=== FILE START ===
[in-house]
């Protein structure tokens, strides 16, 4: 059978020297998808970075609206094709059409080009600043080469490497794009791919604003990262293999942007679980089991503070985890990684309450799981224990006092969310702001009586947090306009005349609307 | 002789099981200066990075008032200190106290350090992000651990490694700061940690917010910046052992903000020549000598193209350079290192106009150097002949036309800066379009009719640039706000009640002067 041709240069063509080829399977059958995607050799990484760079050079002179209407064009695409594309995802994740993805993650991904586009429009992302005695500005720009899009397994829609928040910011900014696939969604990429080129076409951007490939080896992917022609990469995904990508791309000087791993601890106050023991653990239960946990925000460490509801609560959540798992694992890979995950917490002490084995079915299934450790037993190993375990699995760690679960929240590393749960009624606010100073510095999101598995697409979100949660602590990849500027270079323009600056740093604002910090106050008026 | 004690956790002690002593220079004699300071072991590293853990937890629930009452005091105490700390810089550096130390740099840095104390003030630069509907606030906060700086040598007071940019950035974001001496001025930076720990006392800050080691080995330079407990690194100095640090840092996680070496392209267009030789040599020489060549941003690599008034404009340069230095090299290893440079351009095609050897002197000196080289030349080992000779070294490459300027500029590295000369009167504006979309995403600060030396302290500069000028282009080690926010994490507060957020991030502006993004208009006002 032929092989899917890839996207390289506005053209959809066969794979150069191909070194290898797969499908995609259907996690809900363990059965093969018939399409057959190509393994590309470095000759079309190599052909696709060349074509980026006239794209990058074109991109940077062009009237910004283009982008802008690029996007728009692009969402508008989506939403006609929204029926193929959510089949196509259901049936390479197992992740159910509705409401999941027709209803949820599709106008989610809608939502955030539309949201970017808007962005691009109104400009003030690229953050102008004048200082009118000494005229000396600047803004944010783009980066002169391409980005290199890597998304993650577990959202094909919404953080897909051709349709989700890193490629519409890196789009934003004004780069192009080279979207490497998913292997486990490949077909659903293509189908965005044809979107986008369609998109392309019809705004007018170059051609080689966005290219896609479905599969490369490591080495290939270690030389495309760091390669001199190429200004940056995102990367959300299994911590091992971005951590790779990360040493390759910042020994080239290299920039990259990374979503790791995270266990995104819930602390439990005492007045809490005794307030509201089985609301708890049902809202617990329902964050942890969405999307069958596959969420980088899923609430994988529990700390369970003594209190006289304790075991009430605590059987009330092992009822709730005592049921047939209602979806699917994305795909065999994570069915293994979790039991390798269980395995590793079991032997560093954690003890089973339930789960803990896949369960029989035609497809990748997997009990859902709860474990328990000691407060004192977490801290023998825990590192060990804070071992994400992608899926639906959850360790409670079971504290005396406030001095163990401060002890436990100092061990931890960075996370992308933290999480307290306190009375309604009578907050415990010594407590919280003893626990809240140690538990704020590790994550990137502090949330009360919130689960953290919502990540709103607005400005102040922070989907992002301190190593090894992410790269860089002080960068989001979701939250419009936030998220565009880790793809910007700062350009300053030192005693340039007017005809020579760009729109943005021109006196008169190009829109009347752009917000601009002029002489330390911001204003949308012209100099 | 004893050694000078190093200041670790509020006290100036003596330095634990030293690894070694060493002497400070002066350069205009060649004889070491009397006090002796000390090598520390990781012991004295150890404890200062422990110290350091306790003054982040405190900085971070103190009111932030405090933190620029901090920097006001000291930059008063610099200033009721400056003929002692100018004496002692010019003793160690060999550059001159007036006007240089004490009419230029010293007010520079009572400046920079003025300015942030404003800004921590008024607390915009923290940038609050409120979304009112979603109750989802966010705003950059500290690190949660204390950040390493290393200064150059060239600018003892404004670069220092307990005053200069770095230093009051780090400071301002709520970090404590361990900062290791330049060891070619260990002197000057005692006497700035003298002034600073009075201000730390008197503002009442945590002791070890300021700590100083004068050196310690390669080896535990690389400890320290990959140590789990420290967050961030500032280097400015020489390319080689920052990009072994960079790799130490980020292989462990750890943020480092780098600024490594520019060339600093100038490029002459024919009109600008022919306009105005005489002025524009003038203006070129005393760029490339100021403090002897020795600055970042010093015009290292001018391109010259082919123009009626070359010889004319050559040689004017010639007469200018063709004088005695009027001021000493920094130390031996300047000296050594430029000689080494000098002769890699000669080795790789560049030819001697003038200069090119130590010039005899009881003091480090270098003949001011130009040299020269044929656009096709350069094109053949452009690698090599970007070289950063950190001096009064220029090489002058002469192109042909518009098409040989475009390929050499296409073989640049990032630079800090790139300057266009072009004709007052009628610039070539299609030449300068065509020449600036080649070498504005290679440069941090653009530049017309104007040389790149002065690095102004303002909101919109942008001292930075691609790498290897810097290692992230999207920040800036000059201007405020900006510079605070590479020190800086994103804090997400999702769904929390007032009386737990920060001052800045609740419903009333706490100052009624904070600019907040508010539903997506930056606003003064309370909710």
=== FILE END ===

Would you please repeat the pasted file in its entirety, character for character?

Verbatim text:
[in-house]
């Protein structure tokens, strides 16, 4: 059978020297998808970075609206094709059409080009600043080469490497794009791919604003990262293999942007679980089991503070985890990684309450799981224990006092969310702001009586947090306009005349609307 | 002789099981200066990075008032200190106290350090992000651990490694700061940690917010910046052992903000020549000598193209350079290192106009150097002949036309800066379009009719640039706000009640002067 041709240069063509080829399977059958995607050799990484760079050079002179209407064009695409594309995802994740993805993650991904586009429009992302005695500005720009899009397994829609928040910011900014696939969604990429080129076409951007490939080896992917022609990469995904990508791309000087791993601890106050023991653990239960946990925000460490509801609560959540798992694992890979995950917490002490084995079915299934450790037993190993375990699995760690679960929240590393749960009624606010100073510095999101598995697409979100949660602590990849500027270079323009600056740093604002910090106050008026 | 004690956790002690002593220079004699300071072991590293853990937890629930009452005091105490700390810089550096130390740099840095104390003030630069509907606030906060700086040598007071940019950035974001001496001025930076720990006392800050080691080995330079407990690194100095640090840092996680070496392209267009030789040599020489060549941003690599008034404009340069230095090299290893440079351009095609050897002197000196080289030349080992000779070294490459300027500029590295000369009167504006979309995403600060030396302290500069000028282009080690926010994490507060957020991030502006993004208009006002 032929092989899917890839996207390289506005053209959809066969794979150069191909070194290898797969499908995609259907996690809900363990059965093969018939399409057959190509393994590309470095000759079309190599052909696709060349074509980026006239794209990058074109991109940077062009009237910004283009982008802008690029996007728009692009969402508008989506939403006609929204029926193929959510089949196509259901049936390479197992992740159910509705409401999941027709209803949820599709106008989610809608939502955030539309949201970017808007962005691009109104400009003030690229953050102008004048200082009118000494005229000396600047803004944010783009980066002169391409980005290199890597998304993650577990959202094909919404953080897909051709349709989700890193490629519409890196789009934003004004780069192009080279979207490497998913292997486990490949077909659903293509189908965005044809979107986008369609998109392309019809705004007018170059051609080689966005290219896609479905599969490369490591080495290939270690030389495309760091390669001199190429200004940056995102990367959300299994911590091992971005951590790779990360040493390759910042020994080239290299920039990259990374979503790791995270266990995104819930602390439990005492007045809490005794307030509201089985609301708890049902809202617990329902964050942890969405999307069958596959969420980088899923609430994988529990700390369970003594209190006289304790075991009430605590059987009330092992009822709730005592049921047939209602979806699917994305795909065999994570069915293994979790039991390798269980395995590793079991032997560093954690003890089973339930789960803990896949369960029989035609497809990748997997009990859902709860474990328990000691407060004192977490801290023998825990590192060990804070071992994400992608899926639906959850360790409670079971504290005396406030001095163990401060002890436990100092061990931890960075996370992308933290999480307290306190009375309604009578907050415990010594407590919280003893626990809240140690538990704020590790994550990137502090949330009360919130689960953290919502990540709103607005400005102040922070989907992002301190190593090894992410790269860089002080960068989001979701939250419009936030998220565009880790793809910007700062350009300053030192005693340039007017005809020579760009729109943005021109006196008169190009829109009347752009917000601009002029002489330390911001204003949308012209100099 | 004893050694000078190093200041670790509020006290100036003596330095634990030293690894070694060493002497400070002066350069205009060649004889070491009397006090002796000390090598520390990781012991004295150890404890200062422990110290350091306790003054982040405190900085971070103190009111932030405090933190620029901090920097006001000291930059008063610099200033009721400056003929002692100018004496002692010019003793160690060999550059001159007036006007240089004490009419230029010293007010520079009572400046920079003025300015942030404003800004921590008024607390915009923290940038609050409120979304009112979603109750989802966010705003950059500290690190949660204390950040390493290393200064150059060239600018003892404004670069220092307990005053200069770095230093009051780090400071301002709520970090404590361990900062290791330049060891070619260990002197000057005692006497700035003298002034600073009075201000730390008197503002009442945590002791070890300021700590100083004068050196310690390669080896535990690389400890320290990959140590789990420290967050961030500032280097400015020489390319080689920052990009072994960079790799130490980020292989462990750890943020480092780098600024490594520019060339600093100038490029002459024919009109600008022919306009105005005489002025524009003038203006070129005393760029490339100021403090002897020795600055970042010093015009290292001018391109010259082919123009009626070359010889004319050559040689004017010639007469200018063709004088005695009027001021000493920094130390031996300047000296050594430029000689080494000098002769890699000669080795790789560049030819001697003038200069090119130590010039005899009881003091480090270098003949001011130009040299020269044929656009096709350069094109053949452009690698090599970007070289950063950190001096009064220029090489002058002469192109042909518009098409040989475009390929050499296409073989640049990032630079800090790139300057266009072009004709007052009628610039070539299609030449300068065509020449600036080649070498504005290679440069941090653009530049017309104007040389790149002065690095102004303002909101919109942008001292930075691609790498290897810097290692992230999207920040800036000059201007405020900006510079605070590479020190800086994103804090997400999702769904929390007032009386737990920060001052800045609740419903009333706490100052009624904070600019907040508010539903997506930056606003003064309370909710």